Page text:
Carbon capture and storage – or CCS, a still-nascent technology that pulls carbon dioxide from power plants and buries it underground – is one of the potential regulatory solutions to this problem. While the costs of CCS will vary depending on the age, type, and surrounding geology of a plant, it would in all cases be substantial. S&P Global estimated earlier this year that the cost of a new coal-fired plant with CCS would be about $4,600 per kilowatt (kWh). Retrofitting an existing plant with CCS – the scenario suggested by West Virginia – would cost as much as 50% more. Building a new solar plant, by way of comparison, costs under $1,800 per kWh.
Seventeen of the twenty biggest coal-consuming state electricity sectors were co-litigants in West Virginia. If, as the Supreme Court strongly implied, the EPA is limited to regulating on a site-specific basis, the cost of compliance for those states could be significant.
The second component of the Court’s decision addressed an administrative law question – specifically, the degree to which regulatory agencies could apply their own interpretation to vague or dated legislation. The Supreme Court had already ruled, in Chevron v. NRDC, that agencies could make “reasonable” interpretations of laws, as long as they did not contradict any explicit statutory guidance. In West Virginia, however, the Court imposed a new standard: the major questions doctrine. Under this doctrine, which derives not from statutory authority but from judicial interpretation, judges have granted unto themselves the power to consider whether the effects of a regulation would dramatically expand a regulator’s power over questions of economic or political significance.
In West Virginia, the Court decided that because achieving the Clean Power Plan’s emissions reductions goals would require a structural realignment of the U.S. energy system away from coal, it qualified for closer inspection under the major questions doctrine. This meant that the EPA had to demonstrate clear, specific Congressional authorization for what it hoped to do under the CPP – authorization that, the majority decided, could not be found where EPA claimed it.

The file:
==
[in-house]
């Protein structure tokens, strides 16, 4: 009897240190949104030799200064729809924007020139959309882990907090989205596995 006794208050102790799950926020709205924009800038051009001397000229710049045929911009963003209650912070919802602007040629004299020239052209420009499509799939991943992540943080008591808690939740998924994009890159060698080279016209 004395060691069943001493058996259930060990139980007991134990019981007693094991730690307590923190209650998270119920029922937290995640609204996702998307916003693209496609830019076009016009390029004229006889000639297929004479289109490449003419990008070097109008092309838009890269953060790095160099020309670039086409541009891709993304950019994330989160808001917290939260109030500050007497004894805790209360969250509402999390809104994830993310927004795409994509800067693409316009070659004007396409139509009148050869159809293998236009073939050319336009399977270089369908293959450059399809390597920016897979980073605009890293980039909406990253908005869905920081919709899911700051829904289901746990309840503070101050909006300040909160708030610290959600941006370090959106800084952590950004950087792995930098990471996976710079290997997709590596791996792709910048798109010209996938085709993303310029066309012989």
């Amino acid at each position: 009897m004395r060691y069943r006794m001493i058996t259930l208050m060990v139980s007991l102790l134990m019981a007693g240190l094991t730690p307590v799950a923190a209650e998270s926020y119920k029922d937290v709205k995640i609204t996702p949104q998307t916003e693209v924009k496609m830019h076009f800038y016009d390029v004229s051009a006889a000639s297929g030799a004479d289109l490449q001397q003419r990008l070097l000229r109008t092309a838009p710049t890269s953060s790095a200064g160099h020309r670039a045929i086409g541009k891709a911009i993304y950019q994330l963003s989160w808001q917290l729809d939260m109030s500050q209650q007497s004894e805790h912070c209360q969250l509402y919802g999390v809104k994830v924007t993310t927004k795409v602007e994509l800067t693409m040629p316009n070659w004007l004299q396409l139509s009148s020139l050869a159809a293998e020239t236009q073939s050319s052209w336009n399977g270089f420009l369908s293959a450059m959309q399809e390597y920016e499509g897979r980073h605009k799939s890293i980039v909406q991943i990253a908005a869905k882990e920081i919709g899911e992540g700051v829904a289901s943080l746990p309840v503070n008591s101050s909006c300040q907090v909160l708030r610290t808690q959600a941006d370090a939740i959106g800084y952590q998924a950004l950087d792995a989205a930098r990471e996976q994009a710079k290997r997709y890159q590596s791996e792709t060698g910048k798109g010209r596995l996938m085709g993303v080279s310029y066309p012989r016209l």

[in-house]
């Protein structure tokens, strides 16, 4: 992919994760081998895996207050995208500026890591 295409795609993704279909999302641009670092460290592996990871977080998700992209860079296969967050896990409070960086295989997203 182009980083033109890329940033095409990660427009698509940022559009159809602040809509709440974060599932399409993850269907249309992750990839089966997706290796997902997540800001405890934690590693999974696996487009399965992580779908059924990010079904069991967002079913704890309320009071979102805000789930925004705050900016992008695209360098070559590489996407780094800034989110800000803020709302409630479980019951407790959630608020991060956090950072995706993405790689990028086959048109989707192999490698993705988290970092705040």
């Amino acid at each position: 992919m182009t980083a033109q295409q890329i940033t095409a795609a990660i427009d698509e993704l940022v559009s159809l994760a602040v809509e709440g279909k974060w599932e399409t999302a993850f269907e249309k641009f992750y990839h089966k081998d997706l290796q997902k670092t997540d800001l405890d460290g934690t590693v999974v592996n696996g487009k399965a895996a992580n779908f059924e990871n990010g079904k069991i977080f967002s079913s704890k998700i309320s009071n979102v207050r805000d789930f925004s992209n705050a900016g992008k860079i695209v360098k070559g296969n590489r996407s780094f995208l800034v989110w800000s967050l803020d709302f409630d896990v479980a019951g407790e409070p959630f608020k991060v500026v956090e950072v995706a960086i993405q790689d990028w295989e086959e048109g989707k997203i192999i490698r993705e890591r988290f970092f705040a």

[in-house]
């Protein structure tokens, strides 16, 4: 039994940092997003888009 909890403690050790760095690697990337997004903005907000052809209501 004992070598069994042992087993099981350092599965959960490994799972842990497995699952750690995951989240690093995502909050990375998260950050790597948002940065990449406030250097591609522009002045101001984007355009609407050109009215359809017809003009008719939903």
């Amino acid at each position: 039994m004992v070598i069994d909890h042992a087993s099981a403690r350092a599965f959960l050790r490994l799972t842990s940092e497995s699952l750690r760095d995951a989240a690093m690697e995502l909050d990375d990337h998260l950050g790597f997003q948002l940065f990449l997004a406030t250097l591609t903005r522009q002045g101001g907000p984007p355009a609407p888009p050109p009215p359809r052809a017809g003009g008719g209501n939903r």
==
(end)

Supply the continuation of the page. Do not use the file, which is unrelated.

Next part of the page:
Far from being an arcane adjustment to administrative legal practice, the major questions doctrine opens a broad new avenue for legal challenges to proposed regulations, giving judges wide discretion to intervene. Though Justice Neil Gorsuch submitted a concurrence to the majority decision purporting to reinforce the concept, the decision for judges applying the doctrine is ultimately a subjective one. How much power, in their view, is too much?
The introduction of this doctrine portends an even slower, more contentious path for future executive agency actions, as litigants offer new cases and new legal rationales that test the boundaries of its interpretation. This is especially true in an era of Congressional paralysis, when new or even amended legislation is only rarely forthcoming and regulatory agencies are trying to solve modern problems with dated laws. Strict textual authority will become increasingly difficult to find as the complexity of the society’s challenges – on climate and many other issues – outruns the vision of yesterday’s policymakers.
But it is on climate change where the risks are perhaps highest. This case was decided seven years after it was filed. In the meantime, the regulation it overturned was rescinded. So was the regulation introduced to replace it. The presidency changed hands twice. Atmospheric CO2 concentrations rose from 401 parts per million (ppm) to more than 416 ppm. Though market forces drove down power plant emissions, that was more by luck than design. If the United States is going to successfully address climate change, it will need to work faster than this.
Climate Security in Focus is a blog series dedicated to exploring key elements of climate security that impact American interests both at home and abroad. The series aims to examine specific aspects of climate security issues in order to better understand climate policy challenges, facilitate conversation, and generate ideas.